has been undertaken by several countries, including
Peru, Thailand, Turkey and Uruguay. Overall, though,
access remains limited at school and at home.
Broadband access
While access to internet-connected ICT is essential,
the type of connectivity afforded to learners and
teachers is equally important. It is necessary to
distinguish between types of internet access:
narrowband and broadband. Broadband, because
of its greater capacity to carry information at higher
speeds, opens up many more teaching and learning
opportunities – such as video streaming, easy
downloading of podcasts and other audio-visual
files, educational gaming, and live virtual tutoring.
It also allows educational administrative tasks to
be completed quickly and reliably, even in remote
areas. Learners who only have access to narrowband
internet connections have far fewer opportunities for
online learning.
However, even within broadband, ‘speed matters’. For
example, service providers for data-intensive services,
such as Video on Demand, recommend a minimum
speed of 2 Mbps (megabits per second) (ITU, 2011).
The level of broadband speed is a key determinant of
the range of online educational activities possible.
Mobile broadband access
While fixed broadband infrastructure constitutes the
bulk of high-speed connectivity for many countries,
the ICT service with the steepest growth rate continues
to be mobile broadband. In 2012, growth in mobile
broadband services continued at 40% globally and
78% in developing countries (ITU, 2012b). Worldwide,
there are now twice as many mobile broadband
subscriptions as fixed broadband subscriptions.
Whereas people in developed countries usually use
mobile broadband networks in addition to a fixed
broadband connection, in developing countries
mobile broadband is often the only access method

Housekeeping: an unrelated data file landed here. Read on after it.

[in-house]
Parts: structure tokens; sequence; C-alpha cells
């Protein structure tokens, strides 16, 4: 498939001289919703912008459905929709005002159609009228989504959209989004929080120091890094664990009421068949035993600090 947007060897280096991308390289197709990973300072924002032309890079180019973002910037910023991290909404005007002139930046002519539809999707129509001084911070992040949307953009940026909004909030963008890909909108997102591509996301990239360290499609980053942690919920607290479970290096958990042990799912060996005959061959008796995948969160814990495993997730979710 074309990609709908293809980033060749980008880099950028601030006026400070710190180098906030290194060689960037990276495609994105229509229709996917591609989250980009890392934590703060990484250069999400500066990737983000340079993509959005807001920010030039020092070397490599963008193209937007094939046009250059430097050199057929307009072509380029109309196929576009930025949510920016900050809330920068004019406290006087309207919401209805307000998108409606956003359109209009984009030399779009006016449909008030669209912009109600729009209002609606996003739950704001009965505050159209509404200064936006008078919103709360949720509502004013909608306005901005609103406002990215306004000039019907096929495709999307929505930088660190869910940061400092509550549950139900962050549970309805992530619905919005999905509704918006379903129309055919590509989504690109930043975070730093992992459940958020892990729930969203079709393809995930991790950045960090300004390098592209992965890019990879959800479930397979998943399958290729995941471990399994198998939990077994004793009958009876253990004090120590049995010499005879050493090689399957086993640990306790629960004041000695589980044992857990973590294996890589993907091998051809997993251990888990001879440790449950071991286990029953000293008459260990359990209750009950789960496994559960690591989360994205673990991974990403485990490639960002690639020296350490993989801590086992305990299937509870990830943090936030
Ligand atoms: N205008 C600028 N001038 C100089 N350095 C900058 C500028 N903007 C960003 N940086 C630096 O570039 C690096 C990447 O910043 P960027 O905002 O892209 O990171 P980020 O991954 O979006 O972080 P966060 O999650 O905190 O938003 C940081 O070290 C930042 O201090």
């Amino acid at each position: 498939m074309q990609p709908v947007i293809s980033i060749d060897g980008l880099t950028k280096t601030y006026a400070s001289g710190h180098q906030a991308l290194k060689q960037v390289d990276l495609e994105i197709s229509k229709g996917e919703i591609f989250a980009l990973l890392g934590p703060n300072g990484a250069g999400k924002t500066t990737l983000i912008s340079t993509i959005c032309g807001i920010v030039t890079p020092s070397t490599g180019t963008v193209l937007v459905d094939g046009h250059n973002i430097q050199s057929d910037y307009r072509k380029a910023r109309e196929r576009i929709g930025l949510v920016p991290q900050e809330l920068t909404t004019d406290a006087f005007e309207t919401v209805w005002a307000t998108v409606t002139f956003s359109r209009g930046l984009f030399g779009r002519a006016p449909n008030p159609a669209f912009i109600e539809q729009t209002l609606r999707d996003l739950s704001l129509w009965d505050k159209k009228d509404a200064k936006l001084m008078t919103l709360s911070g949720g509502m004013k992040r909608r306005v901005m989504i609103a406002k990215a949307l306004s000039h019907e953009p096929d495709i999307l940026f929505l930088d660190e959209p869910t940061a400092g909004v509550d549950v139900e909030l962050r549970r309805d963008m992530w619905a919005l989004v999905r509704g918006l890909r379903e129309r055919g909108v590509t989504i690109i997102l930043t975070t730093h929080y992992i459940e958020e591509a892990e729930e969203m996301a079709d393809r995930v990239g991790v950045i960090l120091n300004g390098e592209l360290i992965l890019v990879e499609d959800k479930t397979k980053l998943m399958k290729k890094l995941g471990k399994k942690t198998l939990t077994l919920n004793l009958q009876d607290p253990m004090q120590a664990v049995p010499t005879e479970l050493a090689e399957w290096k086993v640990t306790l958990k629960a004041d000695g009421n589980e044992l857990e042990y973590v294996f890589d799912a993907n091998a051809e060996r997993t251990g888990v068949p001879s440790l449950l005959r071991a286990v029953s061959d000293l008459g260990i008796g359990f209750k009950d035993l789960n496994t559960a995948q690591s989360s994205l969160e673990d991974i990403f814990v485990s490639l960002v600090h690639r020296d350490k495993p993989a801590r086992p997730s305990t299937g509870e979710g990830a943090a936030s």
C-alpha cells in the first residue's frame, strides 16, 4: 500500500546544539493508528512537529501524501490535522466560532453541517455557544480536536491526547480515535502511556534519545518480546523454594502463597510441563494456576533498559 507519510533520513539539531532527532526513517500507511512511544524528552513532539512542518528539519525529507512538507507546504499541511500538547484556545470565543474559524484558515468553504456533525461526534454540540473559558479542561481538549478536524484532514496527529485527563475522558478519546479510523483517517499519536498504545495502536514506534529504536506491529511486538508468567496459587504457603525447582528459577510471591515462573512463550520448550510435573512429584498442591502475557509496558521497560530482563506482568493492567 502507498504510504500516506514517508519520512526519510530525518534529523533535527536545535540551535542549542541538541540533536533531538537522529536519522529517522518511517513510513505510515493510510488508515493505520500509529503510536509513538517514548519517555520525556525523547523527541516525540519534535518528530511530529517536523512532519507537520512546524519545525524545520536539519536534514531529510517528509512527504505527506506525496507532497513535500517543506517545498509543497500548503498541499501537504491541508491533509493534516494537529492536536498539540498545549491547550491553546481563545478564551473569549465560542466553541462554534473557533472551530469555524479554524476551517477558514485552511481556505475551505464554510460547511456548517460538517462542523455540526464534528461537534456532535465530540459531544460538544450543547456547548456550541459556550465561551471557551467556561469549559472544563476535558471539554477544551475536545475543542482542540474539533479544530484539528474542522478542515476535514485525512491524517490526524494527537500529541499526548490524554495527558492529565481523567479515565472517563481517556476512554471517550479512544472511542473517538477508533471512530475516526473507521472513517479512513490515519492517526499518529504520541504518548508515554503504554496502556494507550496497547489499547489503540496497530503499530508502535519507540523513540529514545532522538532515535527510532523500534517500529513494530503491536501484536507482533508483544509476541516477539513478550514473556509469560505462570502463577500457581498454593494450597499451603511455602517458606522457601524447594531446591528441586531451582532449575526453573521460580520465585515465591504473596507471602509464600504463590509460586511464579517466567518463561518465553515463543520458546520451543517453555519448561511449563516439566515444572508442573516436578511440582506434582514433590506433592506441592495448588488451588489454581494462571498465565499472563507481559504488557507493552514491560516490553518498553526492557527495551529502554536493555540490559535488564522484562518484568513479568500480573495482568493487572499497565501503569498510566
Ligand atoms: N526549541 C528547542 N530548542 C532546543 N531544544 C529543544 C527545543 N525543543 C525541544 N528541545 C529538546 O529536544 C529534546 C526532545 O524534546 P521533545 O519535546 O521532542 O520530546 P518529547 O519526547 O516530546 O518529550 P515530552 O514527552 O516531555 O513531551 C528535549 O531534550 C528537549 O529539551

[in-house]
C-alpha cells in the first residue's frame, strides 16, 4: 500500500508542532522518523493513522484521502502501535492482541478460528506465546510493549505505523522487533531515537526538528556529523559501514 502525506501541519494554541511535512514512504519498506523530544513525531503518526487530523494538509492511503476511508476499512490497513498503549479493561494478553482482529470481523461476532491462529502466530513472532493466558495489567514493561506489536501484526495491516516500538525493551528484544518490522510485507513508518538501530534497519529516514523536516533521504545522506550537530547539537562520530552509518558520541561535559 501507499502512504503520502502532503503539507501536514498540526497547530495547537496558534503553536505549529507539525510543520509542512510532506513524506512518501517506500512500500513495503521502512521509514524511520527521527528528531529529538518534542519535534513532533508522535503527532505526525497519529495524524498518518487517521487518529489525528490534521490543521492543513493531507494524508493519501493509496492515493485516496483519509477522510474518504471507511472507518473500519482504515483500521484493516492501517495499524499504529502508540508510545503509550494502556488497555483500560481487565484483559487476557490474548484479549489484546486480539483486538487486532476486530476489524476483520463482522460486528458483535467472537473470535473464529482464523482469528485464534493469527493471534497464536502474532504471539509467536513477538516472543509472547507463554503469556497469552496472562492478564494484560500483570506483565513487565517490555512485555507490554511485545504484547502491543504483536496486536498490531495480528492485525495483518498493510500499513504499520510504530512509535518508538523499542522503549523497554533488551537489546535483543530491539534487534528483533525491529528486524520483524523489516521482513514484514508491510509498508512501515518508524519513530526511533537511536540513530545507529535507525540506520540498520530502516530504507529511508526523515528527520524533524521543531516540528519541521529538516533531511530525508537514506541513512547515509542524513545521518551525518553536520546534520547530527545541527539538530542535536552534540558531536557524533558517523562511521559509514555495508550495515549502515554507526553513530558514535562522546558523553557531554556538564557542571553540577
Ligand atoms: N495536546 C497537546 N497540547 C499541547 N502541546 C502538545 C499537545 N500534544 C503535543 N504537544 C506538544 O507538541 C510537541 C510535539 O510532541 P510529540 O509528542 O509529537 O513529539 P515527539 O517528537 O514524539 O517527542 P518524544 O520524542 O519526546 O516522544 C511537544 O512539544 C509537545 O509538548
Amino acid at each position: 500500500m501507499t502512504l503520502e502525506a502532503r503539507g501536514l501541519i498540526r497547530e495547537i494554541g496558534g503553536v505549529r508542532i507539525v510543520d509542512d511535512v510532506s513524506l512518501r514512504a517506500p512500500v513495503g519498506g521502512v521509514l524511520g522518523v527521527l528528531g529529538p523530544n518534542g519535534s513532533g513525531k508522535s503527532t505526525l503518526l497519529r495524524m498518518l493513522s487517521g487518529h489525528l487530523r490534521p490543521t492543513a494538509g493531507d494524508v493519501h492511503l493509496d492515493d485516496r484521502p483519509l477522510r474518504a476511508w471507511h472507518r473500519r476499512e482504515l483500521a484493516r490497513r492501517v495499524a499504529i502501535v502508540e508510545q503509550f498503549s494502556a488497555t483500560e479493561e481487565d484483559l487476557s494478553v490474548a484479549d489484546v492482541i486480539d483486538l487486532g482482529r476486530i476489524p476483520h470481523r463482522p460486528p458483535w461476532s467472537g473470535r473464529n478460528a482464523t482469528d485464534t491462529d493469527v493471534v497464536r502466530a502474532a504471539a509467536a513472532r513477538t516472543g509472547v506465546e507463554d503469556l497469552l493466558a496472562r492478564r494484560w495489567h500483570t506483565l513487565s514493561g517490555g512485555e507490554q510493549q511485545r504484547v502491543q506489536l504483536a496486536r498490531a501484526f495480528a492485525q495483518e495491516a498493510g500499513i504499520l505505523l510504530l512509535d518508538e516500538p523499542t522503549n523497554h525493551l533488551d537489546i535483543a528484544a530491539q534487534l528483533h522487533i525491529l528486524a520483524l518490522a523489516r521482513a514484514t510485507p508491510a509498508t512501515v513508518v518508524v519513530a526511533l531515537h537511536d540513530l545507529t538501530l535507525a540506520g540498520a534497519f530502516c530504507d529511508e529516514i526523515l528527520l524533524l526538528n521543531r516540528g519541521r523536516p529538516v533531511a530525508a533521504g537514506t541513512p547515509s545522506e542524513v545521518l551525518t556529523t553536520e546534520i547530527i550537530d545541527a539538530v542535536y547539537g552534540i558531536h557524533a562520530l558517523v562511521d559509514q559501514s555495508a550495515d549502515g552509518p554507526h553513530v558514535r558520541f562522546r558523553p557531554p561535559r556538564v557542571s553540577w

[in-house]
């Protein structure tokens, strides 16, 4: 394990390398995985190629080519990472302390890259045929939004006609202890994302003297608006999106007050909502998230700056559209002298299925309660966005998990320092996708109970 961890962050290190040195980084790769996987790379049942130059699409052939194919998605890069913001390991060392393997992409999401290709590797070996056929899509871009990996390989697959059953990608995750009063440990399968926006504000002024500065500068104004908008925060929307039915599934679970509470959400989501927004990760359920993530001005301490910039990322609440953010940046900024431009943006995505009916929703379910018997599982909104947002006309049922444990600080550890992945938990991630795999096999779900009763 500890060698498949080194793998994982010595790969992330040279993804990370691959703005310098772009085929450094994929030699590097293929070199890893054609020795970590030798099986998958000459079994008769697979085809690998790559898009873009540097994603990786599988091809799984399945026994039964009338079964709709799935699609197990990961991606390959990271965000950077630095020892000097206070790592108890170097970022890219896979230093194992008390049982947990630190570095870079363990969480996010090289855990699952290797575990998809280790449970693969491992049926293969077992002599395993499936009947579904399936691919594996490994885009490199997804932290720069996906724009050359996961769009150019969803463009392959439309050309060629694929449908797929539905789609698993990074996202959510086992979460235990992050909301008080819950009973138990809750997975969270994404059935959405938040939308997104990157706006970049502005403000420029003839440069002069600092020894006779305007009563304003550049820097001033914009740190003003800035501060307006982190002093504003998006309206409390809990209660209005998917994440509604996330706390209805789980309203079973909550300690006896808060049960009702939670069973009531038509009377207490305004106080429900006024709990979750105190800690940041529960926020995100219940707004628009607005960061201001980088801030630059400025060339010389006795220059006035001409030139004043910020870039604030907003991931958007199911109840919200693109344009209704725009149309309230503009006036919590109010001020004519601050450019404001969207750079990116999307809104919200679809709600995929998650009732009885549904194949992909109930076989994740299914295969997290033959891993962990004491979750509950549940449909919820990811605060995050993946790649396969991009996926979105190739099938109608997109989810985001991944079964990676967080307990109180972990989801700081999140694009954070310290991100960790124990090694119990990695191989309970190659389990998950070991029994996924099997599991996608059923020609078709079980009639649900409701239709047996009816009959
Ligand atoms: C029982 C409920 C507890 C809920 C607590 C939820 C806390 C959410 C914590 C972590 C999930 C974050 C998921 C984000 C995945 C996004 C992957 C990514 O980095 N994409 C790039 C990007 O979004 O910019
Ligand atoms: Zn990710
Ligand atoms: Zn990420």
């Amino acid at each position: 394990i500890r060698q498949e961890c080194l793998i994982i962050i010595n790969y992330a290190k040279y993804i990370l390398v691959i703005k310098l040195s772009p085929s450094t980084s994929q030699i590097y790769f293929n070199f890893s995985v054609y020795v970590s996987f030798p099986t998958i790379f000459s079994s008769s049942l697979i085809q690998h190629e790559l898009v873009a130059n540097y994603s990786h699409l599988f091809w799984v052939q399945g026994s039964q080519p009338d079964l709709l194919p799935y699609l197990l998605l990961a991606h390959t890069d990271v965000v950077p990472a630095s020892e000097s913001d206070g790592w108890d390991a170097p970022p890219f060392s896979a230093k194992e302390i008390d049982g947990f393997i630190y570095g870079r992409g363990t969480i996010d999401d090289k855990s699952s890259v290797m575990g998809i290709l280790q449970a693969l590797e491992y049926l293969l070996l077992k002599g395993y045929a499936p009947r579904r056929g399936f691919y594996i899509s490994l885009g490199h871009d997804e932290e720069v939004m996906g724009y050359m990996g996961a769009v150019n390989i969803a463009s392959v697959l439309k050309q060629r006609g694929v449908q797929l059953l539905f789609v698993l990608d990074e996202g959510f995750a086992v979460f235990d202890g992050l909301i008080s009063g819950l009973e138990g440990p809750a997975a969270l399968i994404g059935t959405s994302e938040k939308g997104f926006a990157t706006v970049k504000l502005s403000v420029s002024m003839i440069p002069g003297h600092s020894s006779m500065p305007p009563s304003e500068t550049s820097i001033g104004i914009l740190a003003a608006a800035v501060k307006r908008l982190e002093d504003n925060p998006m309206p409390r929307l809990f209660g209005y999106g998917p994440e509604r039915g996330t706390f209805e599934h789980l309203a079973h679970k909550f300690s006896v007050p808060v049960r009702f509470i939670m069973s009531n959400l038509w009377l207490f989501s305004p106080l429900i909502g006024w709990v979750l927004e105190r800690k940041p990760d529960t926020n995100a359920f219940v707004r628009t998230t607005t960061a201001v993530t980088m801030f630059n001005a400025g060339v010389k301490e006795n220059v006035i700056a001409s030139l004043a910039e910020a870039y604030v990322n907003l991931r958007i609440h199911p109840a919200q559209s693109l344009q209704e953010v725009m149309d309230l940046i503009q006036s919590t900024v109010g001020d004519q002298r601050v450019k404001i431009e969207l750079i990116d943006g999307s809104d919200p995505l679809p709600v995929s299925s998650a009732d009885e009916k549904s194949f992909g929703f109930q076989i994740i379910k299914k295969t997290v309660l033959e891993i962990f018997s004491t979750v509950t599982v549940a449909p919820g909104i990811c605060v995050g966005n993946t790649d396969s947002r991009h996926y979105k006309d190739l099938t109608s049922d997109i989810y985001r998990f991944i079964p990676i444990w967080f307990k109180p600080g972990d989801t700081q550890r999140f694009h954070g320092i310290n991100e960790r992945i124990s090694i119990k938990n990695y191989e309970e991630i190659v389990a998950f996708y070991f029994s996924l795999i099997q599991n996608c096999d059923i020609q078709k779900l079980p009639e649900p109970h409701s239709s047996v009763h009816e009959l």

available (ITU, 2011).
In Africa, mobile broadband has made a significant
contribution to increasing broadband access. Fourteen
per cent of Ghanaians are now internet users (up from
ten per cent in 2010), largely due to mobile broadband
penetration, which more than tripled to reach twenty-
three per cent in 2011 (ITU, 2012b). This increase in
access is one of the reasons behind the impressive
uptake of mobile social networking services, such as
MXit in South Africa and Facebook Mobile across the
African continent. While mobile devices are banned
in many schools, outside of classrooms they are
an indispensable tool for both fun and educational
activities. Young Africans increasingly use their
mobile phones to access information on the internet,
connect with friends, receive tutoring, practice
their mathematics skills and read mobile novels (for
example, see the mobile learning case study – Nokia
MoMath – in the ‘Strategic Directions’ section of this
report).
13
Africa: The mobile revolution
For the continent that has historically been largely unconnected via land-based
telecommunications, the mobile telephony uptake of the last few years has been nothing
short of a revolution. In 1995 there were an estimated 600,000 mobile phone subscriptions
in Africa (Grosskurth, 2010). In 2005 this number rose to 87 million (ITU, 2011) and in 2012 it
was estimated that there were 735 million mobile subscriptions on the continent (GSMA and
A.T. Kearney, 2011). This last figure makes Africa currently the fastest growing and second-
largest market for mobile phones. While in some countries – including Botswana, Gabon and
Namibia – there are more mobile subscriptions than inhabitants, overall Africa still has the
lowest mobile penetration of any market (GSMA and A.T. Kearney, 2011). This means that there
is still more growth to come, supported by the number of undersea cables that have landed,
and will continue to land, in Africa in the coming years. Such infrastructure fuels mobile data
connectivity to the internet outside of Africa.
For the first time in its history, a large number of African people can communicate with each
other over distance, receive information and access services via mobile devices. As a result
mobile telephony has significantly impacted the way that people communicate, socialize, play,
pay for things and interact with governments.
These connections also offer an opportunity for education. Mobile technologies are being used
to distribute educational materials, support reading, and enable peer-to-peer learning and
remote tutoring through social networking services (Vosloo, 2012). The last example happens